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I am trying to make a computer system/network on Tekkit using computercraft.

Computecraft is a Lua based modification which runs within Minecraft/Tekkit and other modification packages.

Basically, I am currently using a wireless router to perform this:

rednet.open('top') -- Open Connection to the wireless router
print ("test")
input = read()
rednet.receive()  -- Listen for messages send/broadcasted 

if message then
 print (message)
end

I am trying to perform a change to all my systems which is something like this:

rednet.open ('top')
 -- Do all normal stuff

rednet.receive()
if message == "Lock202" then 
 os.pullEvent = os.pullEventRaw
 term.clear()
 term.setCursorPos(1,1)
 print ("Alert In Progress, Terminal Locked")
end

by do all normal stuff, I want the user to be able to navigate and use the functionality of the computer. But when calling rednet.receive() it freezes and awaits an incoming message.

I want this to run in the background and only act when a message is received.

I have tried looking at the documentation, helpsites. and thought to bring this question over to SO because due to the range of Lua Coders available.

share|improve this question
    
Documentation recommends using of Parallel.waitForAny for waiting rednet.receive in the background. – Egor Skriptunoff Mar 28 '13 at 2:55

http://computercraft.info/wiki/Parallel.waitForAll

that is a function that will basicly multi thread your program... sooo you could doo...

function listen()
 while true do
  id, msg, distance = rednet.receive()
  FUNCTION_THAT_RUNS_STUFF(id, msg, distance)
  sleep(1)
 end
end

function main_loop()
 while true do
  --do your other stuff in here
 end
end

--end of file run everything
parrallel.waitForAll(listen, main_loop)
share|improve this answer

The command rednet.receive() can have an argument in it's parameters and that is "Time-out".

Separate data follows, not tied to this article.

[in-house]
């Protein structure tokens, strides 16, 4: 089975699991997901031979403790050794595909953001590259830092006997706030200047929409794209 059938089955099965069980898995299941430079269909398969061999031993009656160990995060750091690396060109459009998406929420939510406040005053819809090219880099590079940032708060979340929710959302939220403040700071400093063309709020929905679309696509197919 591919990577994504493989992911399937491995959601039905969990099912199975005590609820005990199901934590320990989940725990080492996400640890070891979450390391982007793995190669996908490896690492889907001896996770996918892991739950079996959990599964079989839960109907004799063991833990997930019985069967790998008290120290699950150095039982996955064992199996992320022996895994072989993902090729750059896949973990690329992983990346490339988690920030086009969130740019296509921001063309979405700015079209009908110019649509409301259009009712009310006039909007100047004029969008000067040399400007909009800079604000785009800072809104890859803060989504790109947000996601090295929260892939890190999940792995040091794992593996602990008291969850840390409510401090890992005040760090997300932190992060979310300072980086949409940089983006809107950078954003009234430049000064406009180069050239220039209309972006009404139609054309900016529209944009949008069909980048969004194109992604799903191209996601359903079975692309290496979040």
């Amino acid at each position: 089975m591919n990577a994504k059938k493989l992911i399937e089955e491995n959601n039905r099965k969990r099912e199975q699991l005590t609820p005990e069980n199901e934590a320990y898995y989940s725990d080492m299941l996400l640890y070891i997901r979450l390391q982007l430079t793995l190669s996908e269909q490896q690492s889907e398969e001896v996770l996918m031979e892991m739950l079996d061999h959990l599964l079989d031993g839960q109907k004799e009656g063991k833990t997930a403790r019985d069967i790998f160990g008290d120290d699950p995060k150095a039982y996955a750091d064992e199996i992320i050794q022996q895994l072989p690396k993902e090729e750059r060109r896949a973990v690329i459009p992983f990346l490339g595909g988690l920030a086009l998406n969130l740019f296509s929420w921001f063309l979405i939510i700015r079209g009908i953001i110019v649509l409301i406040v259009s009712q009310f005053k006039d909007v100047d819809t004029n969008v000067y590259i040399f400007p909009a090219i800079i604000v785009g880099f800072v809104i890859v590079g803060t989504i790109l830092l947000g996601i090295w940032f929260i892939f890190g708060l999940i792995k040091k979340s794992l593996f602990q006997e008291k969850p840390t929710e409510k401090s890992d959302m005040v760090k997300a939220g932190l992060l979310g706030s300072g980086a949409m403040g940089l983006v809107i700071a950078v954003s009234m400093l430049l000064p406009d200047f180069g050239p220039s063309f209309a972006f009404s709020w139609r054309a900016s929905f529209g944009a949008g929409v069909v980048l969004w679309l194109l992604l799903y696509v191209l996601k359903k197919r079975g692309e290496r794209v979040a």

This is measured in seconds. It is also a float (decimal) e.g. 4.50, 1.23. etc.

This means that it will receive for that period of time.

A good way of accomplishing what you want is to have another computer constantly receiving messages and then giving out a redstone signal to the computer you want to be doing the modular receiving and writing something along the lines of

function Check()
  If rs.getInput("back") then
     local id, message = rednet.receive(5)
     print("Receiving Message")
  end
end

The other computer would be doing this:

computerid = 50

id, message = rednet.receive()
  rs.setOutput("back",true)
  sleep(1)
  rednet.send(computerid, message)
  rs.setOutput("back",false)

The computerid would be equal to whatever the original computer you want to be running's ID is. You would also have to use the Check() function regularly while running the code, It won't affect the computer unless a message is being received in which case it receives for the amount of time specified in the "rednet.receive"'s arguments.

Hope this has been helpful

--EwilDawe

share|improve this answer

what i did was i had 1 pc running os.pullEvent, and a load of other ones gathering information and sending it through rednet, which made it so only one pc was stuck like that, despite the fact that the others were pretty much unusuable, of course if you did what i did you could make it detect keys and rednet_message and more.

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